2013, Volume 9, Issue 1
Metabolic, haematological and antibody response during 24 hours of continuous sit-ups: case report
Alexander Kormanovski1, Rafael Campos-Rodriguez1
1Higher Medical School, National Polytechnic Institute, Mexico City, Mexico
Author for correspondence: Alexander Kormanovski; Higher Medical School, National Polytechnic Institute, Mexico City, Mexico; email: kormanovski[at]yahoo.com.mx
Background and Study Aim: There is little information about the metabolic response during cyclical exercise requiring great strength and of extreme duration, that which represents the limit of human capacity.
Material and Methods: A weight lifter trained for and carried out a 24-hour session of continuous sit-ups with abtoner in the form of an arc. The diet during the event was carefully designed and given to the athlete every hour. The metabolic, haematological and antibody response was measured in the capillary blood samples taken every four hours during the exercise.
Results: A minimum level of glucose was observed at the midpoint of exercise, followed by a return to the basal level. During the second half of the exercise session, there was a steady and elevated level of urea. Plasmatic markers of muscular damage (CK and LDH) increased steadily during the first half of the exercise session, and remained at their maximum level (2800 U/l and 700 U/l, respectively) during the second half. Granulocytes reached their maximum level at the midpoint of exercise and diminished afterwards, whereas agranulocytes increased gradually until the end of the exercise session. IgA and IgG showed their lowest level at hour 4, and again at the end of the exercise. There was a high positive correlation between markers of muscular damage (urea, uric acid, inorganic phosphorous, and agranulocytes) during exercise.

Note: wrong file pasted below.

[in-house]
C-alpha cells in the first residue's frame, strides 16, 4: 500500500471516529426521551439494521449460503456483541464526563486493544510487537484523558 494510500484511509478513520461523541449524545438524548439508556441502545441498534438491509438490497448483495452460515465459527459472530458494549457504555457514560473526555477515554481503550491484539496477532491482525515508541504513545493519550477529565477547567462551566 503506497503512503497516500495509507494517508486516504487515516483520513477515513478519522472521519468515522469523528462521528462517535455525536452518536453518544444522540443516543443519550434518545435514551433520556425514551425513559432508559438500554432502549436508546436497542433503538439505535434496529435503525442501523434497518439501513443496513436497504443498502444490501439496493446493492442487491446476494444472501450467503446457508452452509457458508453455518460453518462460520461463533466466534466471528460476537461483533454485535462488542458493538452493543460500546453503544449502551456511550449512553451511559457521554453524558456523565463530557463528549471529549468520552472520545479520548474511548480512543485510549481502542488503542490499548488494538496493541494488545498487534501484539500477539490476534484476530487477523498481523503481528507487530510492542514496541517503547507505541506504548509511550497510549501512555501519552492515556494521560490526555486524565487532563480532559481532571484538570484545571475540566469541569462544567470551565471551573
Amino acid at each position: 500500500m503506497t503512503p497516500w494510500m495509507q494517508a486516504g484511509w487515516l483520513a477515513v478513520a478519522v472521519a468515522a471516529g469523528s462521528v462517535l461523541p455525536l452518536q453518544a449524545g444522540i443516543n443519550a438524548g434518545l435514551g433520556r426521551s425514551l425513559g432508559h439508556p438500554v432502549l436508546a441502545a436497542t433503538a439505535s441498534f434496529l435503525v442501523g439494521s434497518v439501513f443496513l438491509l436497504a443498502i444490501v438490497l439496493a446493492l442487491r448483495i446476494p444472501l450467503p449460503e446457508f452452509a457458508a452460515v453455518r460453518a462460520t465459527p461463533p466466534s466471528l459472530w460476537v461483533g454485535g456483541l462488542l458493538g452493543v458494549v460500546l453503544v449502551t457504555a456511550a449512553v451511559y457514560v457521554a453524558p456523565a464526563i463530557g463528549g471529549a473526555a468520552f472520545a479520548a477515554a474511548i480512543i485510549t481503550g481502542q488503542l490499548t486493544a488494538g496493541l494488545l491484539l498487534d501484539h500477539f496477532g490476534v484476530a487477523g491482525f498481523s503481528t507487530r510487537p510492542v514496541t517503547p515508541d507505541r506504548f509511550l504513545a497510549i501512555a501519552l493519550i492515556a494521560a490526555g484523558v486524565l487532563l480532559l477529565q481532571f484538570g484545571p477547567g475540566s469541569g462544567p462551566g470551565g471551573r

Conclusions: 1) low carbohydrate consumption did not significantly limit performance of athlete; 2) the permeability of the membrane is the dominant factor for the CK response during.
Key words: abdominals, blood parameters , extreme duration exercise , humans, immunity, performance